This exercise raises the issue of how well a horse must perform in its final prep race to be a contender to wear the garland of roses.
The general rule is that a horse must be moving in the right direction form-wise and, while a win in that last tune-up is not essential, a good effort is important.
What constitutes a good race is not a subject everyone can agree on. A prime example would be Sea Hero’s Blue Grass Stakes.
The record reflects the Aiken-trained horse finished fourth at Keeneland in 1993, three weeks before the Derby. He was beaten almost three lengths by the winner, Prairie Bayou, and almost a length by Dogwood Stable’s Wallenda and Dixieland Heat, which finished a nose apart for the place spot.
On paper, Sea Hero’s race didn’t look like much. Neither trainer Mack Miller, nor jockey Jerry Bailey, were particularly impressed. But Sea Hero did not have the smoothest of trips. He was pinned on the rail for most of the race and was behind a wall of horses coming off the far turn. Bailey had to check his mount slightly before squeezing between horses, but Sea Hero made little progress in the last eighth when finally clear.
Trip handicappers, who look for trouble in a race as excuse for defeat, gave Sea Hero a pass for his Keeneland outing and were seen standing in line after the Derby exchanging pleasantries with the Downs’ cashier.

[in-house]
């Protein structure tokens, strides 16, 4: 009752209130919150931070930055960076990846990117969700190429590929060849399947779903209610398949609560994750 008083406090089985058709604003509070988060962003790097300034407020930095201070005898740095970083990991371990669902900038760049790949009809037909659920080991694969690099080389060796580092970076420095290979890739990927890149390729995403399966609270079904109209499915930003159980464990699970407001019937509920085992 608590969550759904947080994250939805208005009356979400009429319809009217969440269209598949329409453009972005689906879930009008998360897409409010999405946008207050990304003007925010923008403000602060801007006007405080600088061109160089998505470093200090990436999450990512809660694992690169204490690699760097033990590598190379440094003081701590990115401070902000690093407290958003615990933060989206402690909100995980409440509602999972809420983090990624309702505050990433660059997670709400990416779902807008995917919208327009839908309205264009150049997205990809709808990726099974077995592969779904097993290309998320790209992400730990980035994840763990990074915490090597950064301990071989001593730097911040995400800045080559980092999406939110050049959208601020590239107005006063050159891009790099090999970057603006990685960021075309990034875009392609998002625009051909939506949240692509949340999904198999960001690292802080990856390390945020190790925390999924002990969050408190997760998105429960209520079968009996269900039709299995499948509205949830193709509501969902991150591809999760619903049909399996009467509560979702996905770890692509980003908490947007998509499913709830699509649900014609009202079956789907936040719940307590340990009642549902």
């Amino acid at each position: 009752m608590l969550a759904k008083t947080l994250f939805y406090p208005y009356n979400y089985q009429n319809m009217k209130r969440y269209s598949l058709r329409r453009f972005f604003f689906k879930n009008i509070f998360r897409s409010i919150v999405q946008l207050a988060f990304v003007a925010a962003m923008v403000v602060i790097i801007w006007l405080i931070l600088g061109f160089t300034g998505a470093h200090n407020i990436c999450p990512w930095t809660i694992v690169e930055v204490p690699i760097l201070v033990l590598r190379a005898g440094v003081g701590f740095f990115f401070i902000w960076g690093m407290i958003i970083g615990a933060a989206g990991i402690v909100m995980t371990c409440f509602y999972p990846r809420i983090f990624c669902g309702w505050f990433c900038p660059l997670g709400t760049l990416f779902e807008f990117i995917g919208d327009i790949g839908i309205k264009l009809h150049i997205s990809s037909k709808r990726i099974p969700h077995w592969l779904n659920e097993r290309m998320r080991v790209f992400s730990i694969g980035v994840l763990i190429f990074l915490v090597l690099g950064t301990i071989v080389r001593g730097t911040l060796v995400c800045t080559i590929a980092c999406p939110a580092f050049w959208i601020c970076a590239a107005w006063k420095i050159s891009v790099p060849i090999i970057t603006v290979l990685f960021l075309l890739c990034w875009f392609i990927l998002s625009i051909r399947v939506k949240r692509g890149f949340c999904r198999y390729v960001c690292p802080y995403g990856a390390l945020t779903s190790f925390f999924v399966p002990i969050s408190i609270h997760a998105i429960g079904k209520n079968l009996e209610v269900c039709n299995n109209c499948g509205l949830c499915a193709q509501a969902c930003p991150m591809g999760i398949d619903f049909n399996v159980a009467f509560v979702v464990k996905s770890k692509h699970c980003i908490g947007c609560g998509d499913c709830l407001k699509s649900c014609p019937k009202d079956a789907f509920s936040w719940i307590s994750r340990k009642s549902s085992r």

Further examination reveals that, of the past 50 Kentucky Derby winners, 28 finished first in final Derby prep, while 12 were second, six third and four fourth. The last winner to finish off the board in his tune-up was Iron Liege, fifth in the 1957 Derby Trial four days before he beat Gallant Man, Round Table and Bold Ruler in what many agree might have been the Derby field of the highest quality in the race’s history.
Not surprisingly, payoffs at the betting windows are higher when a Derby is won by a horse providing an indifferent performance in his last start.
Sea Hero rewarded his supporters with a $27.80 return on a $2 wager. Thunder Gulch, another Derby winner after finishing fourth in his previous outing, paid $51.
And then, there were two emerging from fourth-place finishes in final preps – Giacomo (’05) and Mine That Bird (’09). The payoff on Giacomo was $102.60 and Mine That Bird paid $103.20, short of the record of $184.90 set by Donerail in 1913. Recent returns by this pair rank second and third in Derby history.
The moral seems clear. Throw out horses running fourth in their final Derby prep with extreme caution.